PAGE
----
SPX and Risk Dip Buying Fading, Dollar Turn the Real Deal?
- As North Korea - US tensions ease, the market has reverted to its familiar 'buy the dip' mentality
- While the VIX has retreated from 16 and S&P 500 climbs from its stumble, conviction is flagging well before the key breaks
- EUR/USD, AUD/USD, NZD/CAD, GBP/NZD and Oil all offering appealing setups for very different reasons
Once again, a wave of fear has crested and retreat in the global financial system. The escalation of rhetoric between the US and North Korea brought political uncertainty and global safety back in the forefront, but the threat to full scale crisis has dissipated well before it has set the financial system fully ablaze. DPNK Leader Kim Jun Un has backed off of his threat to launch a missile on US Territory Guam as the mid-August deadline has come and gone, while US President Donald Trump has kept off of Twitter and eased up on the heated language through press conferences. As this threat retreats, the familiar buy-the-dip effort has returned. However, this very effort to take advantage of temporary swells in fear - and nothing more - has readily showed its limitations again. Pace has already tempered for US and global equity indexes along with the other more pointed risk assets just as critical highs have come into view and conviction is needed to forge the next leg higher.
With the steadying of sentiment, we have also seen the havens lose ground. The Yen and Swiss Franc crosses have rebound while gold has failed yet another effort to break its multi-year bear trend. One traditional haven that has yet to fault though is the US Dollar. Though concern had risen this past week, we never came particularly close to the full-tilt panic that would promote the Greenback for its ultimate liquidity standing as it had enjoyed in the past. Further, when the North Korea war of words was in its full stride at the end of last week, the Dollar did not offer a clear response one way or the other - whether haven or fundamentally exposed. It therefore stands to reason that we wouldn't see a move as the pendulum swings in the opposite direction. Nonetheless, the Dollar looks to slowly be regaining traction. For AUD/USD, NZD/USD and GBP/USD that has led to tempting technical progress. With EUR/USD and USD/CHF, the key boundaries are still in place. Will the FOMC minutes be able to leverage rate speculation where it has struggled lately? It would be a struggle, but then again the market has been taking a more meandering course of late.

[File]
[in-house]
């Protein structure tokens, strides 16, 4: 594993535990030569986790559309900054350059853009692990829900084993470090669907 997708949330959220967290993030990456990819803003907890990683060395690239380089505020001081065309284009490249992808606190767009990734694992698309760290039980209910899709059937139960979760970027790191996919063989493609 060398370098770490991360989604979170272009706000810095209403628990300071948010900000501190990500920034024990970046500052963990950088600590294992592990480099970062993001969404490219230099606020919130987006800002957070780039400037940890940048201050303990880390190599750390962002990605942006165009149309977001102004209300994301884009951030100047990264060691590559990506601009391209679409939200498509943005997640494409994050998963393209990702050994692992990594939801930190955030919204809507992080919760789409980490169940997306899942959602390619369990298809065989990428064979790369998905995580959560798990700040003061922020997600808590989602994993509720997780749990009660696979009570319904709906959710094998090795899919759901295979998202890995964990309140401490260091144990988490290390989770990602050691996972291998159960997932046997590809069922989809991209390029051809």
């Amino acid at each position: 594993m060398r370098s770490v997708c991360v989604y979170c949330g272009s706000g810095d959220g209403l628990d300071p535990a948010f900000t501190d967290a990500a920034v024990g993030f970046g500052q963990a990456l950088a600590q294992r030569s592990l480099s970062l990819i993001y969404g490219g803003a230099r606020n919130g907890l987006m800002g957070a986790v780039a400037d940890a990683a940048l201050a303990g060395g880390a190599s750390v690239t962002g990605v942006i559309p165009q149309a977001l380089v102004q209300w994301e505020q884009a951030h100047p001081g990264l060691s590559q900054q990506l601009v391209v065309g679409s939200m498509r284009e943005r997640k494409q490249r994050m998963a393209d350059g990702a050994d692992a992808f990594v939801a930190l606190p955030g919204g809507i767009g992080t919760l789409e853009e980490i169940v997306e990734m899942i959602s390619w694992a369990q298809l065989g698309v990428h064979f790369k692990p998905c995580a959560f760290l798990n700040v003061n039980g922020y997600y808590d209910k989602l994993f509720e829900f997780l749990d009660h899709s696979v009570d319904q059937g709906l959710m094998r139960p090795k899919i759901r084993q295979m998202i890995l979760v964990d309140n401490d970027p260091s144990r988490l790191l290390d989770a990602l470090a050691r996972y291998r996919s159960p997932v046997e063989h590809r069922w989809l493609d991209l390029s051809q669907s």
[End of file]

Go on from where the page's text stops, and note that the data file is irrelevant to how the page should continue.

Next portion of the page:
Among the more active currencies this past session, the Pound had the wind behind it while the New Zealand Dollar seemed to borrow from outside standard themes. The Pound continued extended a drop with pairs like GBP/USD and EUR/GBP as UK CPI struggled to lift BoE speculation and confidence never really rose around a UK government proposal for a customs deal with the EU through Brexit. We'll see if jobs data ahead can tap deeper themes of BoE timing or Brexit conviction, but more likely it will be limited to concentrated volatility with any surprises. From the Kiwi, NZD/USD's tumble continues to impress while GBP/NZD gives a dichotomous volatile range. Here the fundamental force was particularly light, but producer inflation ahead could add structure to the RBNZ forecast. Outside the standard docket and easily read fundamentals, traders should also keep an eye on Bitcoin and the Chinese Yuan. The cryptocurrency's incredible five-day advance to record highs earned a matching 12 percent intraday retreat Tuesday - exploiting the influence of speculative exposure. And for China, the IMF reminded us of what the market has long contemplated: the threat of a financial crisis surrounding debt. The group upgraded its debt-to-GDP forecast for the country and again warned of the risk it posed. We discuss the market developments of the past session and what will have a better chance of carrying forward in today's Trading Video.
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